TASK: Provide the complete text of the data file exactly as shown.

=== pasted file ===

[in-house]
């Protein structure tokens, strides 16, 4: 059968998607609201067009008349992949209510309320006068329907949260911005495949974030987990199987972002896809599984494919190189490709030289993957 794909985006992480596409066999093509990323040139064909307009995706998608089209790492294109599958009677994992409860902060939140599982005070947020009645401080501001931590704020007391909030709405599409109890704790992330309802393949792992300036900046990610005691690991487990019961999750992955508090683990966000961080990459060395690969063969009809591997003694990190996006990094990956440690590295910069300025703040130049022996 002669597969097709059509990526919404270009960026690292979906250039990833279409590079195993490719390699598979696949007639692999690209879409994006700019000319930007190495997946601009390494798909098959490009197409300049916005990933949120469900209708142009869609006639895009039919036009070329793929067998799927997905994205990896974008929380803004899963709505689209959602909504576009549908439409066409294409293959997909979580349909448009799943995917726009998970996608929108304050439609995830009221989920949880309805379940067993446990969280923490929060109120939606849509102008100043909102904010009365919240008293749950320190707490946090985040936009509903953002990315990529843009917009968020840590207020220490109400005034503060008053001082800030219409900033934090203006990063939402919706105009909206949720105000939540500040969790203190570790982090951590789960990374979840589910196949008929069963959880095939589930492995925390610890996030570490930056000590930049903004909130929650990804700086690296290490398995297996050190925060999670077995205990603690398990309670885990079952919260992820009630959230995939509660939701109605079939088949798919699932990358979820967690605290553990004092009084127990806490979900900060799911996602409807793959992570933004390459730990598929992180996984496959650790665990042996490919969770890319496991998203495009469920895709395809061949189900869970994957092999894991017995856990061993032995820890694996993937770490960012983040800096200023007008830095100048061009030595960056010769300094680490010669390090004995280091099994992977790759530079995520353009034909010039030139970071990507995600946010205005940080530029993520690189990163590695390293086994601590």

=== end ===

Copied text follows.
[in-house]
């Protein structure tokens, strides 16, 4: 059968998607609201067009008349992949209510309320006068329907949260911005495949974030987990199987972002896809599984494919190189490709030289993957 794909985006992480596409066999093509990323040139064909307009995706998608089209790492294109599958009677994992409860902060939140599982005070947020009645401080501001931590704020007391909030709405599409109890704790992330309802393949792992300036900046990610005691690991487990019961999750992955508090683990966000961080990459060395690969063969009809591997003694990190996006990094990956440690590295910069300025703040130049022996 002669597969097709059509990526919404270009960026690292979906250039990833279409590079195993490719390699598979696949007639692999690209879409994006700019000319930007190495997946601009390494798909098959490009197409300049916005990933949120469900209708142009869609006639895009039919036009070329793929067998799927997905994205990896974008929380803004899963709505689209959602909504576009549908439409066409294409293959997909979580349909448009799943995917726009998970996608929108304050439609995830009221989920949880309805379940067993446990969280923490929060109120939606849509102008100043909102904010009365919240008293749950320190707490946090985040936009509903953002990315990529843009917009968020840590207020220490109400005034503060008053001082800030219409900033934090203006990063939402919706105009909206949720105000939540500040969790203190570790982090951590789960990374979840589910196949008929069963959880095939589930492995925390610890996030570490930056000590930049903004909130929650990804700086690296290490398995297996050190925060999670077995205990603690398990309670885990079952919260992820009630959230995939509660939701109605079939088949798919699932990358979820967690605290553990004092009084127990806490979900900060799911996602409807793959992570933004390459730990598929992180996984496959650790665990042996490919969770890319496991998203495009469920895709395809061949189900869970994957092999894991017995856990061993032995820890694996993937770490960012983040800096200023007008830095100048061009030595960056010769300094680490010669390090004995280091099994992977790759530079995520353009034909010039030139970071990507995600946010205005940080530029993520690189990163590695390293086994601590």